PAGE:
4. The framework used by the project team to investigate the cost effectiveness and sustainability of technical and vocational education projects was derived from an initial literature survey, which sought to identify some factors leading to project success and failure. A number of these documents are themselves overviews, reviews and synopses of reports on vocational and technical education projects. The first part of this Report, therefore, attempts to summarise key issues raised from the analysis of a very wide range of documents, drawn substantially from the major donor agencies. Inevitably, in a survey on this scale, conflicting findings and opinions were encountered, and attention has been drawn to these where appropriate. The analysis is structured to examine five aspects of project management, which are reported on in turn:
- project preparation;
- project organisation;
- project methods;
- project content;
- project impact;
- project sustainability.
5. Underpinning the analysis is the problem that no single criterion or set of criteria of cost-effectiveness can be identified. The evidence emphasises the complexity of training provision. Although there is general agreement that the effectiveness of such training should be measured in terms of impact on the labour market, there is no such accord as to the measurement instruments which should be used. The complexity, variety and dynamism of both training provision and labour markets, and the importance of contextual social, cultural and political factors, make comparisons particularly difficult (King, 1988). Crude effectiveness measures such as the numbers of trainees obtaining employment and wage increases after training give few insights into the 'value-added' effects of the training itself - even where this basic information is available. Nor is there any consensus as to modes of training which are more or less efficient than others. While the importance of appropriate materials and equipment for technical and vocational training is of course generally acknowledged, access to, uses of and organisation for the practical elements of such training are all matters of dispute. Furthermore, despite the numbers of documents scanned, few detailed references were discovered to this important aspect of vocational and technical education in the initial literature survey. In consequence, these issues are examined through the field investigations reported on in Part B.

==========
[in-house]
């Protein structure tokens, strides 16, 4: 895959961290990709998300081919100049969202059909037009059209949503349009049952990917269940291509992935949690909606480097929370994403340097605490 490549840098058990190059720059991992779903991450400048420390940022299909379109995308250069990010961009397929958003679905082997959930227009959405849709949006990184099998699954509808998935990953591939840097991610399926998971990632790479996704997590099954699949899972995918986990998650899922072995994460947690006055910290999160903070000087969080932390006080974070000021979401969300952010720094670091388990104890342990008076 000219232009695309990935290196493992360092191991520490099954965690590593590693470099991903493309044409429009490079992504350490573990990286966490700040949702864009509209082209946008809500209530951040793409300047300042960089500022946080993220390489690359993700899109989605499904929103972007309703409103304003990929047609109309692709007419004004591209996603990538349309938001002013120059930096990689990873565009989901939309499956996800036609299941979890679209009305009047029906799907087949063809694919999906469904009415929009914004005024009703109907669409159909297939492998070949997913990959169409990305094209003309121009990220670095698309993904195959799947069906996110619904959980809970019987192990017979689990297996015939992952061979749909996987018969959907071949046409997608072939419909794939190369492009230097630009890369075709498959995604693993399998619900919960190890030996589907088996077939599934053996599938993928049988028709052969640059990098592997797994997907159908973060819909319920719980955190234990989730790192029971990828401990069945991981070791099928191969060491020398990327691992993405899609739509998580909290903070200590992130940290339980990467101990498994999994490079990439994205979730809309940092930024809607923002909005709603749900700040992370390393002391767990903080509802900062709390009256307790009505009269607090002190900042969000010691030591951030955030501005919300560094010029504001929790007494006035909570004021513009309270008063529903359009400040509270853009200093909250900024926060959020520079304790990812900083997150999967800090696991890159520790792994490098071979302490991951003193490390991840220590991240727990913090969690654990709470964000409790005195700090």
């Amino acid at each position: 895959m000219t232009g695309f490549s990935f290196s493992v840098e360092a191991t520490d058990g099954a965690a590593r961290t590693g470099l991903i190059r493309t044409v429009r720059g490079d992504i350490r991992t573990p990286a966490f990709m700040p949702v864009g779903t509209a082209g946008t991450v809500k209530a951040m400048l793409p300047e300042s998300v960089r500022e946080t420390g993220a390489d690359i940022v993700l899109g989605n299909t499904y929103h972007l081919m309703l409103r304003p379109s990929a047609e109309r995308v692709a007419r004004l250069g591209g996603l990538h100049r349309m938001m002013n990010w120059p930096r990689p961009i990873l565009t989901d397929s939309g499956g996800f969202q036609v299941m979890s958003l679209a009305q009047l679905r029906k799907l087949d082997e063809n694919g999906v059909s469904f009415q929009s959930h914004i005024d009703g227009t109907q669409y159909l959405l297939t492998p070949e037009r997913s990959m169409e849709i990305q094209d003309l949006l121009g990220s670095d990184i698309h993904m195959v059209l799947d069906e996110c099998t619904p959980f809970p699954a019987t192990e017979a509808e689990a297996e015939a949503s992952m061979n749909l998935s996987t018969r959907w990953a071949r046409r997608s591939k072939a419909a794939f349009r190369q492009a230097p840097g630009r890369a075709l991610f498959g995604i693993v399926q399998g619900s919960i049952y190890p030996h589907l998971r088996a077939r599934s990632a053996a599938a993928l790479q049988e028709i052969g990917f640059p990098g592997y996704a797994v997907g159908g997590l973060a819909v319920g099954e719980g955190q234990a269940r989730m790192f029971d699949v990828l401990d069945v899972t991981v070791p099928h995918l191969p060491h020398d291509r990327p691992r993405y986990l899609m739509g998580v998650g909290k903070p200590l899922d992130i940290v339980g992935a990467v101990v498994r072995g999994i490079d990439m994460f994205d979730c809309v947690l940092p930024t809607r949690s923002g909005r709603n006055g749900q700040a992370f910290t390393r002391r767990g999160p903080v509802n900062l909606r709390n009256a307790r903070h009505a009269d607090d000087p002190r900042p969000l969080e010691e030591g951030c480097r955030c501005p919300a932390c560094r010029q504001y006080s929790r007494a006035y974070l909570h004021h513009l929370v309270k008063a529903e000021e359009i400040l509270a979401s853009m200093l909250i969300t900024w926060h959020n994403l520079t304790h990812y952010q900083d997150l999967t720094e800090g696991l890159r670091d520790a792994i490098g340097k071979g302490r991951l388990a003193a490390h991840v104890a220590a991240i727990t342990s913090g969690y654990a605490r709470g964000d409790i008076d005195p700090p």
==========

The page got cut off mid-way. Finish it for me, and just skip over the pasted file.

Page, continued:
6. Policy papers and evaluation reports (Rosenthal et al, 1986; Hultin, 1987, Higginbottom, 1990) point to the significance of a number of pre-conditions necessary (but not sufficient) for the success of technical and vocational education programmes. These include macro-economic, social and political factors shaping the national or regional context in which a project is planned, together with the detailed technical, organisational and resource issues related to the project itself. This section examines four such pre-conditions:
- a sound basis in general education;
- firm links between training organisations and the labour market;
- needs analyses which involve customers as well as providers; and